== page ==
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Mongolia – Heaven For Foreign Consultants


  • Luvsanjamts, Lkham

    (Mongolian University of Science and Technology)

  • Söderberg, Marie

    () (European Institute of Japanese Studies)


In Mongolia with 2.5 million inhabitants, population density is extremely low. It has a sever climate. Three quarters of the countries territory are grasslands, with the remaining area being deserts or mountain areas. This description does not depict Mongolia as a very attractive place, but somehow, however, it managed to attract considerable amounts of foreign aid workers. Today Mongolia is the fifth most aid-dependent country in the world. The high dependency rate on foreign aid, raises the question if this limits the Mongolian policy options. Is high aid dependency connected to weak ownership of ones own development? The purpose of this paper is to analyse the concepts of ownership and partnership as well as institutional change in the aid relation with Mongolia. We will start by looking at Mongolia as a recipient. This will be followed by Mongolian development strategies and shifts taking place over time as well as processes of receiving aid. Then we will also compare Japanese and Swedish aid to Mongolia in the field of human resource development. We will start by looking at Japan as a donor and its processes for giving aid to Mongolia. We will have a case study in the field of human resource development. Then we will look at Swedish policy and processes for giving aid to Mongolia and make a case study of Swedish aid for human resource development.

Suggested Citation

  • Luvsanjamts, Lkham & Söderberg, Marie, 2005. "Mongolia – Heaven For Foreign Consultants," EIJS Working Paper Series 215, Stockholm School of Economics, The European Institute of Japanese Studies.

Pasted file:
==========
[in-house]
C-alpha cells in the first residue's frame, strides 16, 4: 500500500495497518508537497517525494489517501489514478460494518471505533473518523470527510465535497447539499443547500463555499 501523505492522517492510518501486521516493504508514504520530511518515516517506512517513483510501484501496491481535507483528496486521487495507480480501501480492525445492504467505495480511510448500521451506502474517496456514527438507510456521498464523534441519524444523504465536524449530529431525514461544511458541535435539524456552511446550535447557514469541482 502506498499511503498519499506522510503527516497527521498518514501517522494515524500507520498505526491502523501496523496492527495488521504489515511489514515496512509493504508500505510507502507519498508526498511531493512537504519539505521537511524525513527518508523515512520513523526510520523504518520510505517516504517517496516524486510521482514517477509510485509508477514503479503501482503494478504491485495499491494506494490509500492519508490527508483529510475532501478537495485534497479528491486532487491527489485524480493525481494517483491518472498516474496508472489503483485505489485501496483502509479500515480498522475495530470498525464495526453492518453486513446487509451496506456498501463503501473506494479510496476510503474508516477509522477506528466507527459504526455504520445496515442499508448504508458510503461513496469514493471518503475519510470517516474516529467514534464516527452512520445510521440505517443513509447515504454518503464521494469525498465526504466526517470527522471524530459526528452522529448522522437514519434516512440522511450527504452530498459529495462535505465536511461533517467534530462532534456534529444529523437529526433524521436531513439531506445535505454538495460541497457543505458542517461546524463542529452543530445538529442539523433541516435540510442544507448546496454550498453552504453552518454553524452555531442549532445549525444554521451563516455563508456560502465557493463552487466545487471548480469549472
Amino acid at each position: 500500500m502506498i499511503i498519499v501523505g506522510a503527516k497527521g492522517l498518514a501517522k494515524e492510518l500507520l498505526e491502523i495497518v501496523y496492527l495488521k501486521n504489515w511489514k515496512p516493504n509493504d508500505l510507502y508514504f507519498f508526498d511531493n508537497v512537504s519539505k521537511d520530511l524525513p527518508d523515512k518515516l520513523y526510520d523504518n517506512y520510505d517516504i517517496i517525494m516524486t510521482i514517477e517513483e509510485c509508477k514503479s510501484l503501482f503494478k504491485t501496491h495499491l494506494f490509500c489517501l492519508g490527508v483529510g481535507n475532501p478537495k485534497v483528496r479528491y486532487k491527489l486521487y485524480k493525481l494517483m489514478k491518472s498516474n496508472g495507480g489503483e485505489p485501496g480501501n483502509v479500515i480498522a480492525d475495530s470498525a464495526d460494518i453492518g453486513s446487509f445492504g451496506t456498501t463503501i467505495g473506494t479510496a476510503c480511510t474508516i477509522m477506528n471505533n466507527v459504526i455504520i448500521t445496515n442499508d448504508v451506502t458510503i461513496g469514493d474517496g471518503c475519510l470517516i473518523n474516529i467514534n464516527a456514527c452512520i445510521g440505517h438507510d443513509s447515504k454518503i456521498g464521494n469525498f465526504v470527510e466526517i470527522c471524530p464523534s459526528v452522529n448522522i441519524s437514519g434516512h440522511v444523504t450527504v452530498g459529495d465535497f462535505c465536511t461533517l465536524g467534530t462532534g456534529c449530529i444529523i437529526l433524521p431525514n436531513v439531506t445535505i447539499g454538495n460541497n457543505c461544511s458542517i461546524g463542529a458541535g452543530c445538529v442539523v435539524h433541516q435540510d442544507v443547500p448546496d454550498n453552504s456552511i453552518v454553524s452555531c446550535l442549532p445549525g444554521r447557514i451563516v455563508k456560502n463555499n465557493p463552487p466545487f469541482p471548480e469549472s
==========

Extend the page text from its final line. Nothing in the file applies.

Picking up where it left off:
• Handle: RePEc:hhs:eijswp:0215

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    References listed on IDEAS

    1. Corden, W Max & Neary, J Peter, 1982. "Booming Sector and De-Industrialisation in a Small Open Economy," Economic Journal, Royal Economic Society, vol. 92(368), pages 825-848, December.
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    More about this item


    Japanese aid; Nordic aid; ODA for Mongolia; Japan-Mongolia; Sweden-Mongolia; partnership; ownership; institutional change;

    JEL classification:

    • A10 - General Economics and Teaching - - General Economics - - - General
    • D63 - Microeconomics - - Welfare Economics - - - Equity, Justice, Inequality, and Other Normative Criteria and Measurement
    • F35 - International Economics - - International Finance - - - Foreign Aid
    • I38 - Health, Education, and Welfare - - Welfare, Well-Being, and Poverty - - - Government Programs; Provision and Effects of Welfare Programs
    • N15 - Economic History - - Macroeconomics and Monetary Economics; Industrial Structure; Growth; Fluctuations - - - Asia including Middle East
    • N35 - Economic History - - Labor and Consumers, Demography, Education, Health, Welfare, Income, Wealth, Religion, and Philanthropy - - - Asia including Middle East
    • O53 - Economic Development, Innovation, Technological Change, and Growth - - Economywide Country Studies - - - Asia including Middle East
    • R58 - Urban, Rural, Regional, Real Estate, and Transportation Economics - - Regional Government Analysis - - - Regional Development Planning and Policy

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